Watch their eating and bathroom habits – As pets age, they sometimes need softer food that is easy to digest just like young animals do. If you find they are eating less or seem to have trouble chewing try switching foods. Additionally, if your pet has always had good bathroom habits but lately they seem prone to accidents or going outside their box or “zone” you may need to make adjustments. If your cat uses a litter box try getting one with a lower entry point for easier access. If your dog waits to go outside try introducing puppy pads so there is a safe place for them to go in the house in case they can’t hold it.

Test for nutritional deficiencies – Some pets will experience hair loss and vision or hearing problems. In most cases, the level of pet care you provide will be limited to simply trying to make their life with the disability easier. Some of these problems can be lessened or slowed by correcting nutritional deficiencies associated with age. Consider having your pet checked regularly as they age.

 

 

Age in Pets – Beyond Dog Years‏

Find out your pet’s true age!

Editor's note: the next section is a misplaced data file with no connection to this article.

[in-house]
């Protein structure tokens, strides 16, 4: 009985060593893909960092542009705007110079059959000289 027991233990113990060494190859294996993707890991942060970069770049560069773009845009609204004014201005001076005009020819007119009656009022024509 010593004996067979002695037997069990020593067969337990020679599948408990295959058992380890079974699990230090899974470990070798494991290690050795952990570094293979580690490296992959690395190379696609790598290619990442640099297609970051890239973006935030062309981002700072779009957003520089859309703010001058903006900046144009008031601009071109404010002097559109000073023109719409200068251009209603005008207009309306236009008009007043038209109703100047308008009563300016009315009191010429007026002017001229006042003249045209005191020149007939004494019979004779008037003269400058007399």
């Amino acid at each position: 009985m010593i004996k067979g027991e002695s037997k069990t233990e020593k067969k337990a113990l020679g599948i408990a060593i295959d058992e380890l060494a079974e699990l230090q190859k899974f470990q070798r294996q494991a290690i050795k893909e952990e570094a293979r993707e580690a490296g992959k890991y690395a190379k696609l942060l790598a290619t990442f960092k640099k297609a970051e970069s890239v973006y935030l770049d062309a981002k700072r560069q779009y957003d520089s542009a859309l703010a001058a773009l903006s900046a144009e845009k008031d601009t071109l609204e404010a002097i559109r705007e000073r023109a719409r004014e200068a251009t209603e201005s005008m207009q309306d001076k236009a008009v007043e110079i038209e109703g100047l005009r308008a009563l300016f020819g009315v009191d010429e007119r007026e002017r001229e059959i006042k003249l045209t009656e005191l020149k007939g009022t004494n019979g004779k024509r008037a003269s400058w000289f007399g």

Everybody knows the unfortunate truth that pets age faster than their owners do. While many people have heard that one human year equals seven dog years that equation isn’t entirely true, nor is it accurate for all the other pet varieties out there! One human year does equal seven dog years, for the first two years of life. After that though the aging process slows down and one human year, on average, will equal four dog years instead of seven.

Cat’s have a similar age progression as dogs. One human year is equal to seven cat years with a gradual slowing after that. Check out this handy chart below to find out your pet’s age in human years. Understanding your pet’s age in relation to yours may help you to better understand why your seemingly young pet is showing signs of age.

 

What about other pets, though? How old is your pet guinea pig? Or pet rabbit? Potbelly Pig? Let’s find out!

What’s Your Pet’s True Age?

  • Rabbit – The first year for a rabbit is equal to about eight human years. By the time a rabbit has hit the age of five, they will be nearing 45 in human years.